Because of COVID restrictions in the country, Rosado is doing his 1K runs in his neighborhood in San Juan near the convention center. His parents stream it live on his Facebook page in hopes of continuing to prove that even with a neurological disorder, anyone is capable of things they’re told they might not be able to do.
“Sebastian used to train in a track and field facility close to home, and it’s amazing to hear runners telling him things like, ‘Wow, sometimes I don’t have the strength to train but when I see you doing this I feel that I have no excuses,’” Jaime said. “Yesterday, somebody told us that 62 swimmers are joining Sebastian’s challenge this month by swimming 800 meters each one. He is an inspiration.”
As always, Rosado is also raising money for Centro Mariá, which you can donate to here.
So far, Rosado has completed 14K. He plans to finish the last 7K by race day.
“Sebastian has a saying that your disability is not in your body, it’s in your mind,” Jaime said. “I think that’s really powerful. If you promise yourself you’ll do something, you can achieve it by using your mind.”(01/02/2021) ⚡AMP
Listen, triathlon is great. Like running, it’s an endurance sport that gets people all around the world exercising, and that’s invaluable. But when it comes to the question of which is better, running or triathlon, the answer is obvious: running is best. Our friends at Triathlon Magazine Canada seem to think otherwise, and we don’t want beef with all you multi-sport athletes out there, but come on, you know it’s true. Here are seven reasons why we’re right.
We have so much time on our hands
Triathletes spend so much time training. Like, way too long. Runners? We get our run in for the day, do some strength work and get to chill out. Relaxing is fun, but it’s something triathletes rarely get to do. They finish their swim, hop on their bike, ride for four hours and then close out the day with a run. Honestly, triathletes must have so little free time. It’s a miracle they get anything else done in their lives.
Our sprints are actually sprints
In running, a sprint actually means athletes are sprinting. We’re talking 100m and 200m races that are done in 10 to 20 seconds. In triathlon, a sprint takes even the fastest athletes close to an hour. What’s with that? Triathlon “sprinters” swim 750m, bike 20K and run 5K.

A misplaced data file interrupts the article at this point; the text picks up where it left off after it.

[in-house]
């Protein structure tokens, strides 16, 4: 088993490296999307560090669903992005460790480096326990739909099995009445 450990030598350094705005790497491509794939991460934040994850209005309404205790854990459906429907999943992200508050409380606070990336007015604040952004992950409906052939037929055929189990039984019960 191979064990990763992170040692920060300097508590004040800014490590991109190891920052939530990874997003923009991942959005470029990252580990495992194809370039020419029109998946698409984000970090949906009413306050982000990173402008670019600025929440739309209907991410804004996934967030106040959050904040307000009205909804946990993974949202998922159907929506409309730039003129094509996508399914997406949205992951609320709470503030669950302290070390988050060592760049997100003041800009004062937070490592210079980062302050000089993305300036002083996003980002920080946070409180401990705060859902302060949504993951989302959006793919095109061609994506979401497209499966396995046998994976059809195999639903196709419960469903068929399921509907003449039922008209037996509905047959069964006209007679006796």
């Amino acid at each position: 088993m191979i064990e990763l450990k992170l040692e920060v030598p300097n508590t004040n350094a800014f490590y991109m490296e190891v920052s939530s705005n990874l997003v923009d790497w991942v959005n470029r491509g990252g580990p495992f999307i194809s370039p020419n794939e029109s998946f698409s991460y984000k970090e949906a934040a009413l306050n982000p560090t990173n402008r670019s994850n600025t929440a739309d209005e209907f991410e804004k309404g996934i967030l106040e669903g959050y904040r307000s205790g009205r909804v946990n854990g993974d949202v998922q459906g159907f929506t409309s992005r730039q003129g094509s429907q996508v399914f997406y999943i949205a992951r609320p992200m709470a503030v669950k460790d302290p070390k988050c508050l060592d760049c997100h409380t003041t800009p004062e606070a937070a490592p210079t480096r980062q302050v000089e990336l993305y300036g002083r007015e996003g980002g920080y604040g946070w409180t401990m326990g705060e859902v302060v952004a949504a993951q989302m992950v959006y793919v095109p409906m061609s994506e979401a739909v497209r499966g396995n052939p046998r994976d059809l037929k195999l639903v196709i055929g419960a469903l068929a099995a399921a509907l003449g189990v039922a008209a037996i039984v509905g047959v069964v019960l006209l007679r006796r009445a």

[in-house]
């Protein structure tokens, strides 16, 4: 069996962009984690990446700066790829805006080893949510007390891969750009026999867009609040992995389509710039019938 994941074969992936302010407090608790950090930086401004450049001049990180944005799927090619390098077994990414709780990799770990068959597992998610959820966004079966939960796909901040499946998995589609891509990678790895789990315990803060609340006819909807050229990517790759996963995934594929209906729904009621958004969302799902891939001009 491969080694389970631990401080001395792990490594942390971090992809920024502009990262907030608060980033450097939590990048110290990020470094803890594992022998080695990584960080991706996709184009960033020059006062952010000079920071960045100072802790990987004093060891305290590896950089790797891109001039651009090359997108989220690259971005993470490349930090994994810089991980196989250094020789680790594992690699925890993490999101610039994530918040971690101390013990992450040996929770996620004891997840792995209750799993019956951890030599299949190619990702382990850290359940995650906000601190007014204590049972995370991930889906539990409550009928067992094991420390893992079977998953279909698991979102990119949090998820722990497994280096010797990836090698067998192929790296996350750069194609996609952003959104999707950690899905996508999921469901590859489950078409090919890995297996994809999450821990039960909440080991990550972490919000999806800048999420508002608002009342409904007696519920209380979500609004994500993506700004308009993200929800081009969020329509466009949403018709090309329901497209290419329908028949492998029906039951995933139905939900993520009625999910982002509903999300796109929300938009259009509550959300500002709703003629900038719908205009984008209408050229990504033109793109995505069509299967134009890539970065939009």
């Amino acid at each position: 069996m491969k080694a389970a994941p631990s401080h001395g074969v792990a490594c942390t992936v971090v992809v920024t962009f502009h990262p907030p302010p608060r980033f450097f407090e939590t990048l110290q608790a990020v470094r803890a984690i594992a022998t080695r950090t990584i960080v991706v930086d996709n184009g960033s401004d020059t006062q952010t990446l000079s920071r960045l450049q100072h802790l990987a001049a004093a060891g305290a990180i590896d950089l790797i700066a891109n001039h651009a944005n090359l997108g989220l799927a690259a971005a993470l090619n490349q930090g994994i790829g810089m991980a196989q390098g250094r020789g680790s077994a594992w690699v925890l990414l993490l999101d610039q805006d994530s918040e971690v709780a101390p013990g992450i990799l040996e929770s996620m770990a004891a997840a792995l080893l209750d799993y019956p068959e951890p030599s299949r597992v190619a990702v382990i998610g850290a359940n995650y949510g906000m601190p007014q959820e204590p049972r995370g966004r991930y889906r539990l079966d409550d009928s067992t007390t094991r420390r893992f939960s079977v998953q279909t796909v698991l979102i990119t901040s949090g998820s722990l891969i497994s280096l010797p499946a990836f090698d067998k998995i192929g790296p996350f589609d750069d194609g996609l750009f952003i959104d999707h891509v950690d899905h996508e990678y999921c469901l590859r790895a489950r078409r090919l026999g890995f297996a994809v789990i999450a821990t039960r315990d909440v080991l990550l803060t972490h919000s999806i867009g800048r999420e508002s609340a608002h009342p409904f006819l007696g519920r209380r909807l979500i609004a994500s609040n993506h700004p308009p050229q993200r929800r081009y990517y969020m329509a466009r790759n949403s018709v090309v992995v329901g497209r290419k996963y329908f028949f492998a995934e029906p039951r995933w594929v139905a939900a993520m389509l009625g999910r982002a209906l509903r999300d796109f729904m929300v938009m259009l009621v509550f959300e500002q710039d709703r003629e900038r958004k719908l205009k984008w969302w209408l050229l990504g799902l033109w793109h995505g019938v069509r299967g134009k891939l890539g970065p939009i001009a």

Triathlon is expensive
If you want, you can certainly spend a lot of money on running gear, but you don’t have to. As long as you have a good pair of shoes, you’re set. In triathlon, though, you need a wetsuit, a tri-suit, a bike, a helmet, bike shoes, running shoes and so much more.
The marathon is hard enough
Running 42.2K is no joke, and it’s a challenge that can defeat even the best of athletes. So we have to ask: why on Earth would you make that harder by swimming 3.8K and biking 180K before hitting the marathon course? It just sounds so painful.
No early morning swim practices
As runners, we sometimes have to get up for early runs, but that doesn’t compare to morning swim sessions. Swimmers arrive at the pool when it’s dark outside and the sun still hasn’t risen when they leave. At least we get to see the sun rise when we run in the morning.
Aero this, aero that
Aerodynamics are of course important in any race, but runners don’t obsess about this like triathletes do. Some of us shave our legs, but if we don’t it’s not the end of the world. We might wear half-tights or split-shorts, but either works. If you don’t shave your legs as a triathlete or if you show up to a race in anything other than skin-tight spandex, you’ll hear about it from your fellow racers.
Running came first
This is no “chicken or the egg” situation. We know what came first: running. Without running, triathlon wouldn’t exist. If triathlon had never been invented, though, running would be fine.(01/02/2021) ⚡AMP
The comedian’s challenge aims to promote ‘unity’ and ‘goodwill’
Comedian Eddie Izzard has announced he will run 31 marathons in 31 days next January, as part of his ‘Make Humanity Great Again’ campaign. Each treadmill marathon will be followed by a stand-up gig that will be streamed from the Riverside Studios, in west London.
A limited number of audience tickets for groups of two to four will also be available for the gig series, which is called ‘Still Standing’.
Izzard’s ‘Make Humanity Great Again’ campaign will raise money for charities supporting disadvantaged and vulnerable people.
Viewers are encouraged to join in virtually over Zwift or Zoom as he runs the marathons. The subsequent gigs will provide a ‘best-of’ of Izzard’s stand-up, and will include two performances of his latest show, ‘Wunderbar’, in German (January 23) and in French (January 28).